particularly concerned. Some concerns were linked to the owner’s
shielding/vulnerable status and negotiating the practicalities of
accessing veterinary care, as well as worries about not being able to
accompany their dog into the veterinary practice. The inability to keep
up-to-date with vaccinations whilst veterinarians were not able to
offer non-emergency care was also a concern. Other worries noted
by owners included accessing enough food for their dog (11%),
while relatively few owners reported being worried about the cost of
keeping their dog (2%). Some owners had a general concern for the
welfare of other dogs. Most of these concerns were associated with a
risk of dog abandonment, either when people return to work and no
longer have the time to care for ‘iso-pups’ (puppies or dogs acquired
during lockdown), or during the pandemic as owners face financial
difficulties, become unwell or have fears about their dogs transmitting
the virus. Some were also worried about how ‘iso-pups’ will affect
the landscape of dog walking in the future, given the reduced
opportunities for socialisation during lockdown. Several respondents
noted concerns for dogs who may be at greater risk of cruelty and
neglect during lockdown.
8
Dogs Trust
Contingency planning
One-quarter (26%) of owners were concerned about what would
happen to their dog should something happen to them (i.e. the
owner) (Figure 5). This was reinforced by the free text responses, where
owners described their concerns about getting ill with COVID-19 and
being unable to care for their dog. Many respondents reported that
they could rely on someone else in their house to walk (36%) or care
for (40%) their dog, should this become necessary. However, others
had organised people outside their house to walk (17%) and care for
(20%) their dogs, should it be needed, and 9% and 7% of respondents,
respectively, had already had someone help in these ways.
N/A − [my dog] is too old/unwell
to need daily walks
No − [my dogs]'s behaviour means
this is difficult
No − no one is available
Probably − but I have not
organised this yet
Probably not − but I have not
tried to organise this yet
Someone else in the house can do
this
Yes − I have organised someone, in
case this is needed
Yes − someone else has done so
already
0 10 20 30 40
Percent
Walk Care
Figure 5: Contingency planning for walking and care of dogs during
lockdown, should the need arise.
A quarter of respondents thought someone outside their house could
probably help to walk (25%) and care for (26%) their dog but were
yet to organise this.
However, some people believed no one was available to help walk
or care for their dogs. For some, their dog’s behaviour meant they
believed others would find it difficult to walk (4%) or care for their dog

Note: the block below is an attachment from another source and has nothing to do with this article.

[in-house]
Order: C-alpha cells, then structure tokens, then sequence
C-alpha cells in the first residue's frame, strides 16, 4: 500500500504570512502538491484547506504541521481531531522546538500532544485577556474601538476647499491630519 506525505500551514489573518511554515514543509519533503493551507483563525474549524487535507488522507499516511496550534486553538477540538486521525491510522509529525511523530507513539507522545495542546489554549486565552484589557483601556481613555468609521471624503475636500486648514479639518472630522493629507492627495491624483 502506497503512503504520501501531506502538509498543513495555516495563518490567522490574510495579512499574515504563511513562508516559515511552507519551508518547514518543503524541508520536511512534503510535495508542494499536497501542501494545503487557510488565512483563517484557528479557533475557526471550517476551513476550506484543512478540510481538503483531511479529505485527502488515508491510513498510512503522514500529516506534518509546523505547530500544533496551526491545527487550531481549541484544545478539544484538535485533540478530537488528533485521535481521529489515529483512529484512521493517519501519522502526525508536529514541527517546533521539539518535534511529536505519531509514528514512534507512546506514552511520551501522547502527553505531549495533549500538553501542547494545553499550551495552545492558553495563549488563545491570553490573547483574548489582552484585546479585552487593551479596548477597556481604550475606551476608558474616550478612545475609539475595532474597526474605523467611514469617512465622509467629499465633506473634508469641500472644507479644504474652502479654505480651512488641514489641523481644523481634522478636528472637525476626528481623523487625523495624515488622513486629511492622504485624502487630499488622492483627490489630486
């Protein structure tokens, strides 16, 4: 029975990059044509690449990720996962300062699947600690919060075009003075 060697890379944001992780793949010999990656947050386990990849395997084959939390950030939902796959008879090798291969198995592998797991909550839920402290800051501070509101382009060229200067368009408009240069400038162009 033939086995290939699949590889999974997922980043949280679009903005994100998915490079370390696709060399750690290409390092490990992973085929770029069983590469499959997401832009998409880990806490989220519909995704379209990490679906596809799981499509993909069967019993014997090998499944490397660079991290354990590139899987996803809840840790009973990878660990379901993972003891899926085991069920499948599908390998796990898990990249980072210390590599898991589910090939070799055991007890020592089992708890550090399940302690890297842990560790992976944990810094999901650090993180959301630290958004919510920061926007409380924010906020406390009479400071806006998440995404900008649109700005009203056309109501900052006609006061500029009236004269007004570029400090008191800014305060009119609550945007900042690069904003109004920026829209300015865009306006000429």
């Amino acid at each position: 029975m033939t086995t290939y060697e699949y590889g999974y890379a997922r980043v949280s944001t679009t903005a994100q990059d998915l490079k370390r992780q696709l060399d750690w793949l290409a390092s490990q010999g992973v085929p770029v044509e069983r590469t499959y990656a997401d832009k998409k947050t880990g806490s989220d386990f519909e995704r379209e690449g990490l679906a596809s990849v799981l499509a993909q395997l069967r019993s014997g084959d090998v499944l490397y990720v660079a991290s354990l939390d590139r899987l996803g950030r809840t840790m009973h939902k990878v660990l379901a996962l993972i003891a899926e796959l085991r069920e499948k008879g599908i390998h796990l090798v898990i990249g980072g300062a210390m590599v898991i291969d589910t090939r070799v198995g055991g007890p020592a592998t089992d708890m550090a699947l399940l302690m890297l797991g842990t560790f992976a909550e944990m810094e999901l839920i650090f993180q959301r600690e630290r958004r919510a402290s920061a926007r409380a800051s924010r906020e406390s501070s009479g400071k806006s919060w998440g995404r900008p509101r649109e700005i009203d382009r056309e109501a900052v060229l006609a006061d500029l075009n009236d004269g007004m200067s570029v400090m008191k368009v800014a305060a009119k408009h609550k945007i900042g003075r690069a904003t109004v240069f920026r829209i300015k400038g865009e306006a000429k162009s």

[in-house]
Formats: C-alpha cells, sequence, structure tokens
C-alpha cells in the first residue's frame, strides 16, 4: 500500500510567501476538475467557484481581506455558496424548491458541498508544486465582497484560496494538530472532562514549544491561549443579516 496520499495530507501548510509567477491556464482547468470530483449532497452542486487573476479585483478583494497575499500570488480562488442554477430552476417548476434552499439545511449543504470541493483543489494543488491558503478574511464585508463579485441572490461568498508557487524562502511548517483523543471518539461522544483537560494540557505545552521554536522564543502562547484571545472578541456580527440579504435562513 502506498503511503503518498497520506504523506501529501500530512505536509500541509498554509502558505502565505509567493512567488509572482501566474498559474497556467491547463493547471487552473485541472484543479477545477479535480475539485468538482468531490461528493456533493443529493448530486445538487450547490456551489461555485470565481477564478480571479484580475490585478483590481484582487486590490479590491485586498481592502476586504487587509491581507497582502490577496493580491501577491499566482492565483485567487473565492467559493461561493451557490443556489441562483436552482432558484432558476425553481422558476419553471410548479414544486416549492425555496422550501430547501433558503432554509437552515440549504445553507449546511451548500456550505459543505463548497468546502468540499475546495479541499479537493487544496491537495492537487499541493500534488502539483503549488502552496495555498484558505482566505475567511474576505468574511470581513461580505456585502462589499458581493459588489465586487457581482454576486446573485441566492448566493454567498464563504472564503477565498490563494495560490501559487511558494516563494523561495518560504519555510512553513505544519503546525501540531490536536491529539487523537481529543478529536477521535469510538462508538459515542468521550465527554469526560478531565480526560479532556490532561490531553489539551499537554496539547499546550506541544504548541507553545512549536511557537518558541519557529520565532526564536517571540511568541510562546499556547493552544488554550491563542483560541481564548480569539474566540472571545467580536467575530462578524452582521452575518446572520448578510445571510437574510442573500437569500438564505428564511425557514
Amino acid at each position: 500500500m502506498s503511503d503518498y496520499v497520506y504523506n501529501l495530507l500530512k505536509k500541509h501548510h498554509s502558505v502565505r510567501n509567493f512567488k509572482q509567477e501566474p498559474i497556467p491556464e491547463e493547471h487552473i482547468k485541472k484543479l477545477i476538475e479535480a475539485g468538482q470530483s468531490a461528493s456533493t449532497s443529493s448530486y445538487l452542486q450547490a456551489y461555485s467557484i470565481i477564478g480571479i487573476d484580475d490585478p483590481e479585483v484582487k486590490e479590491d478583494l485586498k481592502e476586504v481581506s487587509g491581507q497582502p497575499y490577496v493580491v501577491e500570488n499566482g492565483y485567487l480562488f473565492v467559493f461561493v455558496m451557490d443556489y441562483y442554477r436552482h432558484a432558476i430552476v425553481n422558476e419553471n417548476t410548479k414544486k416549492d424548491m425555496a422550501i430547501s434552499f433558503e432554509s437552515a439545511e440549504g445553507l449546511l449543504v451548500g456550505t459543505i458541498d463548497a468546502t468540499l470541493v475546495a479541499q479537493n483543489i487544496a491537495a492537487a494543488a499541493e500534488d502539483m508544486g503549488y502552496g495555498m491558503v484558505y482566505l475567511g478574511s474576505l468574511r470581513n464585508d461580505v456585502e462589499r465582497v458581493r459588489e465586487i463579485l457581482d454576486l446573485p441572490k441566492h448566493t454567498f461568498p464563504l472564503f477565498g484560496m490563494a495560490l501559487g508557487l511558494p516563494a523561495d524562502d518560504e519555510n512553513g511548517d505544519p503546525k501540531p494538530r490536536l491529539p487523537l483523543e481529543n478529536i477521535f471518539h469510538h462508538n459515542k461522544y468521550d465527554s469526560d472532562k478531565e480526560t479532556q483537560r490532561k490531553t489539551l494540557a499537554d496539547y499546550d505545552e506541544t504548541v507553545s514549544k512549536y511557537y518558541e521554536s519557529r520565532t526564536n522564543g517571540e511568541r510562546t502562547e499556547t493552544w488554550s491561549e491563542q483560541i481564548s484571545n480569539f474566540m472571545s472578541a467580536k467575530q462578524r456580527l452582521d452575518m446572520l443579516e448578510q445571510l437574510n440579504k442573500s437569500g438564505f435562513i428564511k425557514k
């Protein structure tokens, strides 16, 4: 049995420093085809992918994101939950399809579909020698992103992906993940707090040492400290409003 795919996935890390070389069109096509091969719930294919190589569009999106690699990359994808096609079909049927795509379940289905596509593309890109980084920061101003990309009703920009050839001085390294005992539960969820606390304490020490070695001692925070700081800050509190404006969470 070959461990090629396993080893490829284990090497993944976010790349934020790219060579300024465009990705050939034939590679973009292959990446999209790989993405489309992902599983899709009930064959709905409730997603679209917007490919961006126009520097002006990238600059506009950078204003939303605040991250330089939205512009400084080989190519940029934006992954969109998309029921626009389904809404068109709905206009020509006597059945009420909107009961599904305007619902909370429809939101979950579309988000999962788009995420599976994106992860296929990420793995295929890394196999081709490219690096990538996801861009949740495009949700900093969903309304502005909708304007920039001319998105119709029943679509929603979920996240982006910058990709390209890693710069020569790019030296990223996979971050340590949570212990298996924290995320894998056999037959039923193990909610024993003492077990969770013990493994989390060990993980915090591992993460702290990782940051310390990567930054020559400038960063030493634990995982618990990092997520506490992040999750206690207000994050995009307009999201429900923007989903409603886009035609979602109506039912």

(1%), while 6% and 3%, respectively, felt that no one was available.
Some other people believed it was unlikely that anyone was available
to walk (4%) or care for (3%) their dog but had not tried to arrange
anything yet. In total, 13% of owners felt no-one was available or able
to walk their dog if needed, and 7% felt no-one was available or able
to look after their dog’s other care if needed.
9
dogstrust.org.uk
Management of dogs
Routine changes
Compared with pre-lockdown, 1 in 5 owners (20%) stated that their
dog’s routine had not altered at all, whereas the majority of owners
thought that their dog’s routine had changed a little (57%) or a lot
(23%).
Exercise
Choice of walk location
The choice of walk location based on the likelihood of meeting other
dogs (and therefore people) differed markedly between February and
during lockdown. Although just over half of owners (57%) chose their
walk location based on reasons other than the likelihood of meeting
other dogs, other owners were more likely to avoid walking in places
where there were likely to be other dogs during lockdown (Figure 6).
Avoid walking in places where there were
likely to be other dogs
Choose the walk based on reasons other than
the likelihood of meeting other dogs
Go to places with other dogs to allow [my
dog] to play
0 20 40
60
Percent
Before lockdown During lockdown
Figure 6: Criteria used to select dog walking locations before and during
lockdown.
Area
The area where dogs were usually walked during lockdown tended to
be less likely to be rural and had a greater tendency for other dogs to
be walked on lead, when compared with February (Figure 7).
N/A − not walked during this time *
Other dogs, but almost always on leads *
No dogs, or very rarely any dogs *
Busy, with lots of people about
Village or suburban, with some houses and
some open space
Urban, with lots of houses
Quiet, with few people about *
Rural, out in the countryside *
Other dogs, mostly off the lead *
0 20 40
Percent
Before lockdown During lockdown
Figure 7: Characteristics of areas dogs were walked in before and during